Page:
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March 2014

Oyster River Winegrowers Hoboken Station Cider

Oyster River Wine Growers is located in Warren, up in Maine's mid coast area.  Establishing a winery in Maine was a gutsy move.  Not many people have attempted it so there's no real established knowledge or road map of how to go about it.  Never the less, Brian Smith and Allie Willenbrink decided to make the leap into wine making and vineyard ownership.  

Brian got interested in wine making when he took a job at a winery in VT and was passionate enough to move to CA and study wine making at Fresno State.  After graduating he and Allie moved to Maine and took up residence in an old farm house in Warren to raise a family.  They've planted a few acres of vines (that they work with a horse and plow) but they haven't started producing in earnest yet and the fruit for their grape wines is bought in upstate NY.  This cider however comes from locally grown apples that Brian meticulously selects to give him the right mix of acidity, sugar, and tannin.  

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The Hoboken Station is more of a wine like cider, more similar to the dry ciders of Normandy France and Asturias Spain than to the sweeter lower alcohol versions that are popular in the UK. 

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Aroma: Oyster River's cider has an elegant, delicate, perfumed kind of an aroma.  There's soft white wild flowers, a bit of toast, and some golden raisiny smells.  There's also just a whiff of honey; not in a sweet way, but like floral wild clover honey.  It smells like spring fields and wild flowers in bloom.  And hay!

Palate: Elegant, soft, and with just a hint of spritz to it.  Oyster River's cider doesn't have too much fruit and it's certainly not sweet.  What it is is very clean and refreshing!  The appley fruit that it does have is pretty and relaxed, not too tart, although there is a bit of a cool lemon zest thing going on too.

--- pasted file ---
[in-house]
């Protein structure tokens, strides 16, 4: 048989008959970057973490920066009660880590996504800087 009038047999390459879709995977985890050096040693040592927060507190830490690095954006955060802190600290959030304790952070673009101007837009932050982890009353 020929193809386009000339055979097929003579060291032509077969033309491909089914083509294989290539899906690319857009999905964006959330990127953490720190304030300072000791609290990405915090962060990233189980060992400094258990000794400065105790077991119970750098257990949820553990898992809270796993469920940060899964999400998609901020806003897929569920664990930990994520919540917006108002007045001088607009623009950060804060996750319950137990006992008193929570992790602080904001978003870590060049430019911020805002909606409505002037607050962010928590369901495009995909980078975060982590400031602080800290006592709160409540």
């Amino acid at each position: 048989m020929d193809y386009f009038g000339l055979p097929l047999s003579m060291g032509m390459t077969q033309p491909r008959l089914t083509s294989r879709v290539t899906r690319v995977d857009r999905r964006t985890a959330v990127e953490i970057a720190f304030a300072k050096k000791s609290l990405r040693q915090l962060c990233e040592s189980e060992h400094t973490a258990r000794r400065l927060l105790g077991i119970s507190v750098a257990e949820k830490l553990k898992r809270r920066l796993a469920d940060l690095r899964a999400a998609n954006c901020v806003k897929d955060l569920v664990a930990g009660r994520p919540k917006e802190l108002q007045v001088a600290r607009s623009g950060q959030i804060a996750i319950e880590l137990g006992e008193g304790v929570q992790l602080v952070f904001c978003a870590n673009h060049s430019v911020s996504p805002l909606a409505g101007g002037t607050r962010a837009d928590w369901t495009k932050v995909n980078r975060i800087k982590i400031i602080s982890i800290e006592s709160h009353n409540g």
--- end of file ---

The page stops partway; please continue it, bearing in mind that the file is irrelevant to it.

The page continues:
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This is a really hand made wine; Oyster Rive doesn't filter the cider, doesn't add any sulfites to it, and ferments it with the natural yeast on the skins.  The Hoboken Cider has a golden and slightly cloudy color and it's about as real and honest a farm product as these things get.  Overall it's a delicious and refreshing wine of a cider.  At 9% alcohol and with no sulfur you can quaff jugs and still feel fine, or at least I can.  Also, it's fantastic with grilled cheeses.  

The Hoboken Station Cider is about $12 and available at so many places I'd need another paragraph.  Most small wine shops should have it.


Joan D'Anguera Altaroses Granatxa 2011

Joan d'Anguera is next door to Priorat in Montsant at the southern edge of Catalonia and shares Priorat's painfully arid, rocky, vertiginous mountainside vineyards.  Josep d'Anguera was the man who introduced Syrah to the area and made a name making richly bodied, powerful, lush wines.  Josep passed away, but his sons Joan and Josep carried on and took over the winery.  Joan and Josep have since put their own stamp on things by switching to Demeter certified biodynamic agriculture and focusing more on Grenache (Garnaxta in the local dialect) and less on Syrah. 

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Altaroses is the clearest demonstration and declaration of their vision.  The two brothers started making this since their fathers passing and is completely their own creation.  The Altaroses is brighter and livelier than most of the wines Montsant and Priorat are known for.